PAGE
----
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US, EU Officials Agree to Closer Cooperation on Air Security

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David Dyar

U.S. and European officials have agreed to work more closely to prevent terrorist attempts on international airlines, like the foiled attack last month on a U.S.-bound flight.

U.S. Homeland Security Secretary Janet Napolitano says Europe and the United States need to tighten collaboration on four critical areas when it comes to airport and airline security.  "One is the collection of information and the analysis of information.  The second is the sharing of information.  The collaboration on things such as passenger vetting.  The third is raising collectively international aviation standards.  And the fourth is the development and deployment of information screening and technology and the commitment to put our best minds toward the future iterations of screening and information technology," she said.

Napolitano spoke to reporters during a meeting with European interior ministers in Toledo, Spain.  The talks come a month after a Nigerian man tried to detonate a bomb aboard a U.S.-bound airliner that took off from the Netherlands.  Al-Qaida terrorists also used airlines in the 2001 terrorist attacks on the United States.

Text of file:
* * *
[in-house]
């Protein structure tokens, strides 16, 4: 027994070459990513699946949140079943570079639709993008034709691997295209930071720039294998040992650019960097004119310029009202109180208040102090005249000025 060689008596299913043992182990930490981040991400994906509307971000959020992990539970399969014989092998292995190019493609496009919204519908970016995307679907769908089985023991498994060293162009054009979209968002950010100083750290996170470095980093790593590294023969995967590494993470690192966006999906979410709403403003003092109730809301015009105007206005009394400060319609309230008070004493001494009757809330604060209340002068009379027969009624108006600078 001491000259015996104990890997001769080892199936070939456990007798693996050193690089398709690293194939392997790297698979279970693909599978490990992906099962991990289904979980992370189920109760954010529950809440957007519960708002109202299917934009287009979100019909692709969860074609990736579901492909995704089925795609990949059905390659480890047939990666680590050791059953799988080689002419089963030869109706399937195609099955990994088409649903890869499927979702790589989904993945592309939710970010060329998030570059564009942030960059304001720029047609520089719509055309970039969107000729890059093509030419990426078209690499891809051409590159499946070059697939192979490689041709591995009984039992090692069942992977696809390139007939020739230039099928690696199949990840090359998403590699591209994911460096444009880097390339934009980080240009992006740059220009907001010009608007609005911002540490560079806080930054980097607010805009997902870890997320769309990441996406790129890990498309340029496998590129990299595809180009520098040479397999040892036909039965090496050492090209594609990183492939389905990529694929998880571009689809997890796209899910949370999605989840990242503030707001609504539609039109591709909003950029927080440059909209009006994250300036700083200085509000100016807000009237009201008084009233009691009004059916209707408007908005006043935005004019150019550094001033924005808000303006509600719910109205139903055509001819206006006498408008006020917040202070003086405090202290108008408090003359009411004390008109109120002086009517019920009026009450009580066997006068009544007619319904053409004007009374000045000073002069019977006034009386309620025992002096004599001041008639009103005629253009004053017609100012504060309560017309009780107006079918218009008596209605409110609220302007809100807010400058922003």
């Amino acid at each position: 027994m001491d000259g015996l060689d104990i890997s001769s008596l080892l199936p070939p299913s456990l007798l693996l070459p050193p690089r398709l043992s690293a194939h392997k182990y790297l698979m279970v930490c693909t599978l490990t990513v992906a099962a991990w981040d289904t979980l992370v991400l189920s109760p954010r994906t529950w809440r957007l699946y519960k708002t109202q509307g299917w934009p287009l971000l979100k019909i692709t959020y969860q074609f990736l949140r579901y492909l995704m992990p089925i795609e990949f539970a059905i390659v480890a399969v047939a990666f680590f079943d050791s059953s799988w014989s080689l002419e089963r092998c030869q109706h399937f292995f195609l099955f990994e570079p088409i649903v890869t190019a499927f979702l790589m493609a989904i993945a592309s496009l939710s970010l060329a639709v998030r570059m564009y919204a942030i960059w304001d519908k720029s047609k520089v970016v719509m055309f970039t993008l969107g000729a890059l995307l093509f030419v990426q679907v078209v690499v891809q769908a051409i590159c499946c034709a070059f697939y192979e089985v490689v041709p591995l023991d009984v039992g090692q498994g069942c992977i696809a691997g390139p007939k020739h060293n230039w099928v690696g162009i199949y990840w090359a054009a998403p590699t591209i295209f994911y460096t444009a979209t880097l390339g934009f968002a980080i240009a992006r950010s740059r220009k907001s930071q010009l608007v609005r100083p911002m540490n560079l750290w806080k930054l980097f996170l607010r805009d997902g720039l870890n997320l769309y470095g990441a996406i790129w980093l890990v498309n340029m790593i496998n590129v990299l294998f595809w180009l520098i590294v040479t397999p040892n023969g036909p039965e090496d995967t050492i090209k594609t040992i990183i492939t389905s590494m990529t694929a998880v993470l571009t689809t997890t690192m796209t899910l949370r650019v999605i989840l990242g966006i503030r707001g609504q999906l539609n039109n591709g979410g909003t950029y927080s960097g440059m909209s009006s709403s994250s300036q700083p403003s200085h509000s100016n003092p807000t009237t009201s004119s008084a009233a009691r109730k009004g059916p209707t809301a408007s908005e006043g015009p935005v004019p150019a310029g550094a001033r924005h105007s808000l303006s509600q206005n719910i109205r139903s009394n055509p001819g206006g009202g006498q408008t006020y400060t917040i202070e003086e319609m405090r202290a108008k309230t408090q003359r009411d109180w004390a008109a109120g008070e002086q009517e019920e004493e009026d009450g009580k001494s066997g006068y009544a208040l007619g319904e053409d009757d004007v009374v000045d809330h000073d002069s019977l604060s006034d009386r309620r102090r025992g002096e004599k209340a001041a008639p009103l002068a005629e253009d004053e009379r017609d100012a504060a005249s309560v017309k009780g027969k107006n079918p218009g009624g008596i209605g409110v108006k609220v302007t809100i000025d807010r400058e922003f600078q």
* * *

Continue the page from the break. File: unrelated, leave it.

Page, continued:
Security concerns were raised on Wednesday, when Munich's airport temporarily closed after a man's laptop computer set off alarms that indicated explosives might be present.  The incident caused a cascade of flight cancellations and delays.

Washington has been pushing for body scanners to be installed in all airports.  Napolitano said 450 would be in place at U.S. airports by the year's end, compared to 40 today.  But EU nations are divided over the use of such scanners, with some critics calling them too intrusive.

Napolitano said body scanners were only one option in a host of security instruments.  What was important, she said, was to prevent al-Qaida from carrying out a terrorist attack.  "They want to.  We want to deprive them of that opportunity.  Now what do we need to do together and how do we do it together to minimize any risk at all to the citizenry of all of our countries that they will be able to successfully carry out such an attack?  They clearly intend to do so," she said.

The interior minister of Spain, who currently holds the rotating European Union presidency, said the EU needs to strike a common position on body scanners and to speed up establishing a common security system for Europe.

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